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recently, i caught up with an old friend from college and we went out for smoothies. so the cashier took our order (she was buying) and asked for her name
oh, you’re middle eastern right?
it’s a beautiful name.
i’m standing there awkwardly witnessing this interaction. maybe he was trying to hit on her, maybe he was just being nice. that’s not what this post is about. but in my mind, i’m like you’re not from the middle east. you are pakistani. and those are two very different identities. why wouldn’t you just correct him? (granted fatima is a popular name not only in south asia and the middle east, but also in latin america). but, then we walk to a table and start catching up as best we can on the almost 2 years since we’ve seen each other.
and i’ve been thinking a lot about that day, that awkward interaction. i’ve been thinking about how i do the exact same thing she did in that instance. i don’t always correct people. most of the time i let them believe their racial/ethnic assumption of me whether it be indian, latina, middle eastern, black or whatever. some of the time this comes from me not feeling like/wanting to explain myself to some random stranger, just tell me i’m pretty and be on your way. and part of it is how do i even explain to someone what it means to be multi-ethnic? how do i let them know about all the parts of me? how do i tell you that i was born here and i’m dominican, but my dad is cuban, and my maternal great-grandfather is from lebanon and mi tatarabuelo was an orphan from india but adopted by a french family so my last name is Bourget. how can i explain that i am many things yet nothing at the same time?
we as POC are constantly forced to navigate our identities in our daily lives. and in navigating these identities we sometimes erase them in the process by trying to make ourselves readily available for public consumption. we boil down our very complex selves into tangible pieces that most everyone can understand… but what does that mean?
it means that every time i get those questions: what’s your ethnicity/ethnic background? where are you from? no, where are you really from? or the worst, what are you? it means you are asking me to explain to you my humanity. explaining yourself to someone who is probably terrible at geography and ignorant about most cultures is just exhausting. just existing is terribly exhausting sometimes.
there is a phantom language in my mouth
a tongue beneath my tongue
will i ever
i sound like
will i ever come home.
- african american, nayyirah waheed
I was 15 years old when I landed my first job as the new sales girl at Mandee, a local women’s clothing store. My first taste of independence. It was the happiest day of my little life.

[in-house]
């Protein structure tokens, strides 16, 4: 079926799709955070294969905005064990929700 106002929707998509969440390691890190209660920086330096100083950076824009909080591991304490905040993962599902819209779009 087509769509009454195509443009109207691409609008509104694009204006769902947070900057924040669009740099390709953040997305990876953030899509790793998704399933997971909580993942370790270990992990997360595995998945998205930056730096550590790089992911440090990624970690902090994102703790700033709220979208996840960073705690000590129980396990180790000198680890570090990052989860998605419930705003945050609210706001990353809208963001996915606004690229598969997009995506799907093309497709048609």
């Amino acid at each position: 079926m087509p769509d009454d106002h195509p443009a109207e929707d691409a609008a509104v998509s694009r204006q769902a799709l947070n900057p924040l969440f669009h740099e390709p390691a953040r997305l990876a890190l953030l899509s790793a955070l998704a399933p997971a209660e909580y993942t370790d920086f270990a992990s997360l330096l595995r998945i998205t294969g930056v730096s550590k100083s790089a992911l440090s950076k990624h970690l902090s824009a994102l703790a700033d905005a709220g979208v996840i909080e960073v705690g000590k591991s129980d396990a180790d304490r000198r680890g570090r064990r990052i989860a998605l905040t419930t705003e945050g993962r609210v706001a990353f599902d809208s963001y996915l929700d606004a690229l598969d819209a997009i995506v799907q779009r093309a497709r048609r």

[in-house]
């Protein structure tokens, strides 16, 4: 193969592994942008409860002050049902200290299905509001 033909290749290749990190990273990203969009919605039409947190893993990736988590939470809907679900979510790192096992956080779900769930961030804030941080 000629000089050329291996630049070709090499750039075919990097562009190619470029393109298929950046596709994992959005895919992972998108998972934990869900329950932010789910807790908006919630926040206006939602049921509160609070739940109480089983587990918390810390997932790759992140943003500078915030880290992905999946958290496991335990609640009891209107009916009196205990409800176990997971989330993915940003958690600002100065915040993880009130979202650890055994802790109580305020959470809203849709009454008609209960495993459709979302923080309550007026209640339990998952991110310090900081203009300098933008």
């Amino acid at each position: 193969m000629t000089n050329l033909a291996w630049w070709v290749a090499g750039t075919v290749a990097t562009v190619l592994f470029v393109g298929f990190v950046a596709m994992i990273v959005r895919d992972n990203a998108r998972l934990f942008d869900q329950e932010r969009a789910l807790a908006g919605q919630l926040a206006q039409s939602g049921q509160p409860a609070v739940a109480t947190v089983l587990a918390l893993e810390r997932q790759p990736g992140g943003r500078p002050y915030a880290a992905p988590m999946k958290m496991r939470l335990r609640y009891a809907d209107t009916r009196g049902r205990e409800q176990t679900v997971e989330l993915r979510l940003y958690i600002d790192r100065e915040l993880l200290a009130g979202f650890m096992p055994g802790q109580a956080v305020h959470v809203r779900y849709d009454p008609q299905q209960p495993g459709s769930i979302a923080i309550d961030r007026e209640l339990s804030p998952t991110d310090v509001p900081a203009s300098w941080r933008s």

That is until I told my father the good news. His response: “oh sh@#.” Turned out not only did my parents misplace any official proof of my existence, but they also forgot that they did not complete my naturalization application when they adopted me nearly 14 years earlier. They also failed to inform me of any of this. Needless to say without legitimate identification I was unable to work and lost my first job as well as my dignity.
Eventually I was able to get a replacement social security card, a new passport, which was Korean, and a shiny new alien card. I learned that although I was an alien, I was not an illegal alien. I was a permanent resident. This satisfied my parents and me for a while. It took me nearly 10 years to go through with the naturalization process - English proficiency test and all - and become a full-fledged American citizen. My identity woes were over as I knew it.
That is until I went to South Korea to live and work for a year. At this time I still had a valid Korean passport and my new US passport. Traveling to Korea I thought nothing of using my Korean passport to enter the country and had no trouble doing so.
That is until about six months later when I was at airport customs on my way from Seoul to Beijing. My Korean passport had expired by then and so I used my US passport. Without explanation, two intimidating officers escorted me to a private room marked Office of National Security. After what seemed like hours of back and forth attempts of broken English, Korean and charades I came to understand that dual citizenship in Korea was illegal. Using my Korean passport to enter the country and a US passport to exit was finable up to tens of thousands of dollars and I could be deported. After another bout of charades and hysterical tears (mine), I explained that I was adopted as a baby and had no idea that what I had done was illegal. They agreed to not charge me and let me go with a warning.